“If you’re listening to my voice today and you’re on a computer looking at child pornography and you get caught, I hope your sentence is enhanced because the computer and the internet is feeding the beast here,” he said, objecting to Jackson’s attempt to explain the antiquated guidelines in some of these cases. As he reached the end of his time, he pressed Jackson on Supreme Court Justice Brett Kavanaugh’s controversial confirmation hearings and claimed that Democrats “ambushed” Kavanaugh with allegations of sexual assault, Graham insisted that he would not treat Jackson that way before asking her to express her feelings about the 2018 hearings.

“How would you feel if I had a letter from somebody accusing you of something, a crime, or misconduct, for weeks, and I give it to Sen. Durbin just before this hearing’s over and not allow you to comment on the accusation? How would you feel about that?” Graham wondered.

“Senator, I’m not sure,” came Jackson’s confused responded. “I don’t understand the context of the question.”

He continued to grill Jackson on the Kavanaugh hearings, Senate Judiciary Committee Chairman Dick Durbin (D-IL) told the Republican lawmaker that his time was up.

“Please, Mr. Chairman,” Graham said. “She filibustered every question I had and she has the right to give an answer but I’m trying to make a point in 20 minutes.”

With back-and-forth about Kavanaugh, Jackson stated that she would like to respond to Graham on her sentencing decisions in child-pornography cases. “The point of the guideline is to assist judges in determining what punishment to provide in cases and they are horrible cases, but the idea is that between the range of punishment that Congress has prescribed, judges are supposed to be providing proportional punishment based on what a person has done,” she noted. “The sentencing scheme doesn’t place everybody at the same level.”

Graham continued his tried and true pattern of interrupting her, despite Durbin repeatedly reminding him that his allotted time was over. “I’m going to give the witness an opportunity to respond to you, senator,” Durbin stated.

“Finally,” said Graham, who proceeded to cut Jackson off over and over again for the next few minutes. Ten minutes after Graham’s time had expired, he got in one more slanderous attack and again suggested Jackson was going easy on sex offenders.

The committee chairman chastised Graham for his performance. “The conduct described is reprehensible and I think everyone in this room agrees. The fact of the matter is, I’m a co-sponsor of your bill, the Internet Act. And I believe we should be doing our job here,” Durbin said. “But part of our job, we failed in responding to the changing circumstances that face this crime.”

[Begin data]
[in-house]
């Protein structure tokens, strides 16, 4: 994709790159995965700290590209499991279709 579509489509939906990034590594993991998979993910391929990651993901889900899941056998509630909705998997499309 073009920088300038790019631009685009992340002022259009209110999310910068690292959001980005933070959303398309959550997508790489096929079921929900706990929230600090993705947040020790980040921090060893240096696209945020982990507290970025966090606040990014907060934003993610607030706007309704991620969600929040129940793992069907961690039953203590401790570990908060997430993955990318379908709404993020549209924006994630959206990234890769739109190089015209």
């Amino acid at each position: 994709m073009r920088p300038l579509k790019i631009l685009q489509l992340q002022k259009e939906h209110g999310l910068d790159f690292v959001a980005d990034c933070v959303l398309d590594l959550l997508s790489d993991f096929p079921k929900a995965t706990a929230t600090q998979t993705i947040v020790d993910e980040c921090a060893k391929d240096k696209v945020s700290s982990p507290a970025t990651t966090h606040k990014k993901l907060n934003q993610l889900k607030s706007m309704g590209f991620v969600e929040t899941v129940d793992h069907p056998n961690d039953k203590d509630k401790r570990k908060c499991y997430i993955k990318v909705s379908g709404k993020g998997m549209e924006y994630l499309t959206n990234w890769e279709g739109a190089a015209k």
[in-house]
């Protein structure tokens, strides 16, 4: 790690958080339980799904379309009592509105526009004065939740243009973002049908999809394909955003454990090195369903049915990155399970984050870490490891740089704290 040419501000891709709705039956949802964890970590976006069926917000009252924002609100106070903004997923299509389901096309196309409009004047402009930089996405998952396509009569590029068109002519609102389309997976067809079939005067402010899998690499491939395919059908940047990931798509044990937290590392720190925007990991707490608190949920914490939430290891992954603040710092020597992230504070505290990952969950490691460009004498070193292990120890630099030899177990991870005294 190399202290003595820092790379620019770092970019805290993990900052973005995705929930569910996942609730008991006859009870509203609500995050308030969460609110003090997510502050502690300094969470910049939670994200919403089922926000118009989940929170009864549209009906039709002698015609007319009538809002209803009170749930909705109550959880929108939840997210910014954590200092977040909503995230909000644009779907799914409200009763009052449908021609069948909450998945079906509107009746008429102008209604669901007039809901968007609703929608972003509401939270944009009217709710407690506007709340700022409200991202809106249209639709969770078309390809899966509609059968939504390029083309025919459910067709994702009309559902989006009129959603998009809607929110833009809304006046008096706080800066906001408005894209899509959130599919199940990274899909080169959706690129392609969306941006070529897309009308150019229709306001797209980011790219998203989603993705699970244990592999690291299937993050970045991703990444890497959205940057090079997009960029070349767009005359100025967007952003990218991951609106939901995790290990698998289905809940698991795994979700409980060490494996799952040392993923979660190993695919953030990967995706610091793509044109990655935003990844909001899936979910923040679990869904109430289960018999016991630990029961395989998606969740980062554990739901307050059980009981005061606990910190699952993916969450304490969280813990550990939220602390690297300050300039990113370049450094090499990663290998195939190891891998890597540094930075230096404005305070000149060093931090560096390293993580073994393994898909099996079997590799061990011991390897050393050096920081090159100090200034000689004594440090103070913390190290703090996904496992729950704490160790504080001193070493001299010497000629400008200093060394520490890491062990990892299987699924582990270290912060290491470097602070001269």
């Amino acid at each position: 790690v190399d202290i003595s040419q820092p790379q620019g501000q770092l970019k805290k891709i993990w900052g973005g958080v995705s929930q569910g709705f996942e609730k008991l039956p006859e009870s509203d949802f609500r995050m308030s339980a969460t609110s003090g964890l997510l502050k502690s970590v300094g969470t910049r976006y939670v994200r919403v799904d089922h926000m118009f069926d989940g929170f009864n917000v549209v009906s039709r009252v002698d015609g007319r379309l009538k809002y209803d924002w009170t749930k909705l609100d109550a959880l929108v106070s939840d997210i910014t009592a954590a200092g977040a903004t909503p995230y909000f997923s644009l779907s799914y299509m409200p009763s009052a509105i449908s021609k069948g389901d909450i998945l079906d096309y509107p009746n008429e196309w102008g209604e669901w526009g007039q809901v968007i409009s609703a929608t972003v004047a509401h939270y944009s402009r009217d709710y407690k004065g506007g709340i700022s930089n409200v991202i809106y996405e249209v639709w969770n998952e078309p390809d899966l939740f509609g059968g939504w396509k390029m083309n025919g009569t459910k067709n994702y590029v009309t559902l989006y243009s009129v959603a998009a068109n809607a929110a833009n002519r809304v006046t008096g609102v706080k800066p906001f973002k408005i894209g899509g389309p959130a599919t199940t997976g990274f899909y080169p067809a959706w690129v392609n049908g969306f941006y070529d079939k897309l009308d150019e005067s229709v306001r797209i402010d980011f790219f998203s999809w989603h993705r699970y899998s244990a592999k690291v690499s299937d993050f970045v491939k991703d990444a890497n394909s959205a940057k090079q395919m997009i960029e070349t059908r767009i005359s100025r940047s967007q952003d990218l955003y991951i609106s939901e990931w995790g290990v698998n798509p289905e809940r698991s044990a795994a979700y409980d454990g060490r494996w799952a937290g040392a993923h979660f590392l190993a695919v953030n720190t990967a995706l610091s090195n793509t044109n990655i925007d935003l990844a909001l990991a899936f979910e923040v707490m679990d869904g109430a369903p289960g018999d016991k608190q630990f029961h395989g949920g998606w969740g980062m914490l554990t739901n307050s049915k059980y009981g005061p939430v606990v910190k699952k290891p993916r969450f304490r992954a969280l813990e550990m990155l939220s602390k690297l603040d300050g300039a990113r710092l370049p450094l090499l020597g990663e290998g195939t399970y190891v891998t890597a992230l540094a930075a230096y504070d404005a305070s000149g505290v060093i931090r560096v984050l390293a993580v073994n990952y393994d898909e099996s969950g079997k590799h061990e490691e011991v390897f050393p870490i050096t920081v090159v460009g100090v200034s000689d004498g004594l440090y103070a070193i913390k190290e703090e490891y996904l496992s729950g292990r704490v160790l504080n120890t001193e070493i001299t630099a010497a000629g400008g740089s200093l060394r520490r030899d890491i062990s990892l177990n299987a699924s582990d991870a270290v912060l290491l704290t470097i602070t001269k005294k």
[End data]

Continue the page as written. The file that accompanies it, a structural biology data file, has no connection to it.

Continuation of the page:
The chairman added: “What has it been, 15 or 16 years? She is currently not an outlier in sentencing. Seventy percent of federal judges face the same dilemma and wonder why Congress has failed to act and when it will act!”

“This is our fault?” Graham shot back, throwing his hands in the air.

Durbin replied that “partially it is” as he moved on to Sen. Dianne Feinstein (D-CA) to begin her questioning of Jackson. Graham, repeated his performance from the previous day, rose from his chair and appeared to walk off in a huff.

After the questioning, Senator Patrick Leahy called Senator Graham’s behavior outrageous, stating, “You had a Republican member who went way the over time allotted, ignored the rules of the committee, badgered the nominee, would not ever let her answer the questions. I’ve never seen anything like it. I’ve been here 48 years.”

Graham on the Attack

If there were two words that would describe Republican Senator Lindsey Graham during the confirmation hearings of Supreme Court Justice Ketanji Brown Justice, it would be aggressive and combative. 

It was a heated exchange between Senator Lindsey Graham (R-S.C.) and Judge Ketanji Brown Jackson Wednesday morning after the senator revived a line of attack on the judge’s sentencing record in cases that involved  images of child sexual abuse.

For Graham, the exchange was reminiscent of his angry diatribe during the caustic confirmation hearings of Justice Brett M. Kavanaugh. His temper that was displayed showed a different Lindsey Graham who had voted less than a year ago to confirm Judge Jackson to the U.S. Court of Appeals for the District of Columbia Circuit. Graham’s aggressive questioning these past two days — which has included rhetorical questions, constant interruptions and lectures — implied that he was unlikely to vote to confirm her.

On Tuesday, Mr. Graham made it clear he was still incensed President Biden had chosen to nominate Judge Jackson over Graham’s desired candidate, Judge J. Michelle Childs.  On Wednesday, he seemed to hold Judge Jackson personally responsible for the treatment that Democrats delivered to Justice Kavanaugh: “He was ambushed,” Graham boomed. “How would you feel if we did that to you?”

Questioning about Jackson’s faith took place. 

“What faith are you, by the way?” he asked.  With the answer that she’s a nondenominational protestant, Graham then asked: “Could you fairly judge a Catholic?”  

Jackson stated that she didn’t feel comfortable talking about her personal religious views, Graham changed topics to how Democrats scrutinized Trump’s Supreme Court nominee Amy Coney Barrett’s Catholic faith in both 2017 and 2020.

“How would you feel if a senator up here said of your faith ‘the dogma lives loudly within you and that’s of concern’?” he said, an allusion to what Sen. Dianne Feinstein (D-Calif.) told Barrett when she was nominated to a federal appeals court in 2017. “You’re reluctant to talk about it because it’s uncomfortable. Just imagine what would happen if people on late-night television called you a f’ing nut speaking in tongues because you practice the Catholic faith in a way they couldn’t relate to.”